Jul 30, 2013
04:16 AMConnecticut Today
Massachusetts Governor Keys in on Rail Service to Manhattan Via Western Connecticut
Massachusetts Gov. Deval Patrick believes that his state can absorb the cost of restoring passenger rail service through Berkshire County on the Housatonic Railroad, but said the state of Connecticut’s participation is necessary to link all the way to New York City.
Accompanied by three Housatonic Railroad Co. officials, Patrick and state Transportation Secretary Richard A. Davey rode the Berkshire County section of the railway Monday morning from the state line in Sheffield to Pittsfield’s wastewater treatment plant on Utility Drive.
First proposed in 2010, the project would restore passenger rail service on the Housatonic Railroad along the 90-mile corridor between Pittsfield and Danbury, Conn. At Danbury, the trains would connect with MetroNorth trains that lead into New York City.
“I think we can afford the Massachusetts end,” Patrick said after stepping from the train. “But I want to be clear. In order for us to warrant this investment on the Massachusetts side we have to get Connecticut to participate as well. Because I think the maximum potential is to go all the way to New York not just the Connecticut line.”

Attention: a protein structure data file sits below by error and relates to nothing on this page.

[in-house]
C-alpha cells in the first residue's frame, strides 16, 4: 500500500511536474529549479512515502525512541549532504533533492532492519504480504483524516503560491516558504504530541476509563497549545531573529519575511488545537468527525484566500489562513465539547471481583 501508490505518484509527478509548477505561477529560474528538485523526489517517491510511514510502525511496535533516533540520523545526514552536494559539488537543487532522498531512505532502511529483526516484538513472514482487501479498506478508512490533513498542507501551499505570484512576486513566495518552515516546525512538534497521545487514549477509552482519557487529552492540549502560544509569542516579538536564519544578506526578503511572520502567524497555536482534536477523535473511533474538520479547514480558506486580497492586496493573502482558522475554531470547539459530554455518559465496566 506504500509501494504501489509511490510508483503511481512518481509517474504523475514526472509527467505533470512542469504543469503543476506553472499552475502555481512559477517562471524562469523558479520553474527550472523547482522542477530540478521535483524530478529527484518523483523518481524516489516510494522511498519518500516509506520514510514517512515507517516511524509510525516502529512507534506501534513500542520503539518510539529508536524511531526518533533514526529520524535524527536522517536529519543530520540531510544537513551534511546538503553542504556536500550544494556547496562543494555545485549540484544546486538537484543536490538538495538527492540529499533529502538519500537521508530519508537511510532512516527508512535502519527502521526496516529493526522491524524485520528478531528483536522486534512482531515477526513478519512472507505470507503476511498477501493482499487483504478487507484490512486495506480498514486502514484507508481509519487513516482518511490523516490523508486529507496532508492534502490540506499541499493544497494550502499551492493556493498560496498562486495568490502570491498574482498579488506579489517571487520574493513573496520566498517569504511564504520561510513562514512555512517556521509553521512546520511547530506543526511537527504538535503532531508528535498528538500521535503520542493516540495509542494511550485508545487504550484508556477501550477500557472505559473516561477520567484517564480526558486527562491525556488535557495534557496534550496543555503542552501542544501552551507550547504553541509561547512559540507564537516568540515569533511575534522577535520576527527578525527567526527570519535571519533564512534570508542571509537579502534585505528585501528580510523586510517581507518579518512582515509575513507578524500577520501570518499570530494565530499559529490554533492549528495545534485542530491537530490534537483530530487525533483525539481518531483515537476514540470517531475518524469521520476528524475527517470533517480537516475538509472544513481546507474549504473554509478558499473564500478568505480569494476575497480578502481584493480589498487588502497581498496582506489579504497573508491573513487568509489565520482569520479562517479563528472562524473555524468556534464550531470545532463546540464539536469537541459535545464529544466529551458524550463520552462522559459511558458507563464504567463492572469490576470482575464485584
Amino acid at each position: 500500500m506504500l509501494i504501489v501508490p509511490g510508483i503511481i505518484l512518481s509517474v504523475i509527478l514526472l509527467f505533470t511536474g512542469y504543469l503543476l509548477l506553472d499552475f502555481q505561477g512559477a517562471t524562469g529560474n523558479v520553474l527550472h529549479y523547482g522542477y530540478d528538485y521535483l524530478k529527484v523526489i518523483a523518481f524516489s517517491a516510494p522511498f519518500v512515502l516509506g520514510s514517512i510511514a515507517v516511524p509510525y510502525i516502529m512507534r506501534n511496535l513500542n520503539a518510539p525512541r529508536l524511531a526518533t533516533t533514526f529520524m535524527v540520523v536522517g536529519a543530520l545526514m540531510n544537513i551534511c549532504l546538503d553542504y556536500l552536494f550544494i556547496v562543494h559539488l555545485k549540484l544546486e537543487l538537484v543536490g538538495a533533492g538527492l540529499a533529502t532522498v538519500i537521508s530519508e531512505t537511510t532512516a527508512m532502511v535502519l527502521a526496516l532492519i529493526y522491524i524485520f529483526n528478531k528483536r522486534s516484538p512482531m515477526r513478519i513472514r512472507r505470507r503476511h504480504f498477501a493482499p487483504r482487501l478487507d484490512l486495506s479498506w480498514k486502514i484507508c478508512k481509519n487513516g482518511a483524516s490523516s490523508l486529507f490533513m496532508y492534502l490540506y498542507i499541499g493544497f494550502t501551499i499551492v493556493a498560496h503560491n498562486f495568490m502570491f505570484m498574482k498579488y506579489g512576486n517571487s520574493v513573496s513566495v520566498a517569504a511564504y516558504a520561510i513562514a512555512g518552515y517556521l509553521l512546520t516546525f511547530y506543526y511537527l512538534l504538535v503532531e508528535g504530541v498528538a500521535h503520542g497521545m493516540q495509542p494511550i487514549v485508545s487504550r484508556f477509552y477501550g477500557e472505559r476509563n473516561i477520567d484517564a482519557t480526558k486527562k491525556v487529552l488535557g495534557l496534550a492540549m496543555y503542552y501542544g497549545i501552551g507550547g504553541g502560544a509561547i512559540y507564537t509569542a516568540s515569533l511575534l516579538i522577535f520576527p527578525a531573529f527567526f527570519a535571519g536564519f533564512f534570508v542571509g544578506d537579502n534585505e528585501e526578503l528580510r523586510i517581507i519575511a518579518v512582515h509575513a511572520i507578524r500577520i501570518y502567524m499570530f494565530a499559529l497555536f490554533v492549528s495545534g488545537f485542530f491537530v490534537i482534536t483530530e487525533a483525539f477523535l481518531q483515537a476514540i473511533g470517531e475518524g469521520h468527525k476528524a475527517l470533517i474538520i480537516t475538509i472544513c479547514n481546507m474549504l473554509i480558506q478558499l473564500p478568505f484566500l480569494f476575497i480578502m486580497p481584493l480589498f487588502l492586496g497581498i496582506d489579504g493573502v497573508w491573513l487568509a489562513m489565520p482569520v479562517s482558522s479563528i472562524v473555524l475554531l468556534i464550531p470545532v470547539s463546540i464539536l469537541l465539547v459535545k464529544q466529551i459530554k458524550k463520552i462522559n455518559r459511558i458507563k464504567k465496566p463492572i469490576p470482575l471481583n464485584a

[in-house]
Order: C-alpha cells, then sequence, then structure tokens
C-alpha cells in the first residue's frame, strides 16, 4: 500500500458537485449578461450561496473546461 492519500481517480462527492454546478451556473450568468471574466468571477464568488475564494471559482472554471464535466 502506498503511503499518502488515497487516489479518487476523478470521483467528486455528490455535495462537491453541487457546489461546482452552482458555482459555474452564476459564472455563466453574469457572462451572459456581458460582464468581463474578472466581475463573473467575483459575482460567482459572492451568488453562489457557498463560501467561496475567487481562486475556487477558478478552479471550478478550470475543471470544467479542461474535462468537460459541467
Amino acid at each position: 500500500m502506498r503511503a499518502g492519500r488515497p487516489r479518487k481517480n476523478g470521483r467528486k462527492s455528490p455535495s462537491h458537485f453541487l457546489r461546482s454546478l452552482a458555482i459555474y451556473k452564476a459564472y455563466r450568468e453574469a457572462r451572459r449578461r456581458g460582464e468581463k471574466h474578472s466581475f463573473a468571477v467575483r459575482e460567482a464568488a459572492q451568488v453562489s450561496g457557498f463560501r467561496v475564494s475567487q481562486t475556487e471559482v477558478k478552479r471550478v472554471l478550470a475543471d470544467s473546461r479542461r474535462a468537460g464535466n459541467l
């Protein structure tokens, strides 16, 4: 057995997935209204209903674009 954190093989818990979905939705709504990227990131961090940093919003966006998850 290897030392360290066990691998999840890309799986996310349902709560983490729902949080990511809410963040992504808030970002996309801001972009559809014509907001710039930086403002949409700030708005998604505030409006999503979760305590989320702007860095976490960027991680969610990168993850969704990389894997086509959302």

Patrick said the trip gave him a chance to see “the real potential” in re-establishing passenger rail service through Berkshire County, which was discontinued in April 1971.
“I think the potential economic impact is considerable, and the opportunity for job creation and quality of life is considerable,” he said.
In January, Patrick announced that his administration would support $113.8 million toward upgrading the rail line to passenger service as part of his proposed $13 million transportation bond bill. The entire cost of upgrading the rail line is estimated to be $200 million.
A economic study conducted by Williams College economics professor Stephen Sheppard in 2011 found that passenger trains running from Pittsfield to Manhattan could increase economic output by $344 million in the Berkshires during the first 10 years of construction and service. The Berkshire Regional Planning Commission is currently conducting a study of the project that has included two public hearings this summer.
Patrick said on Monday that it would take roughly three years to restore passenger service along the 90-mile corridor.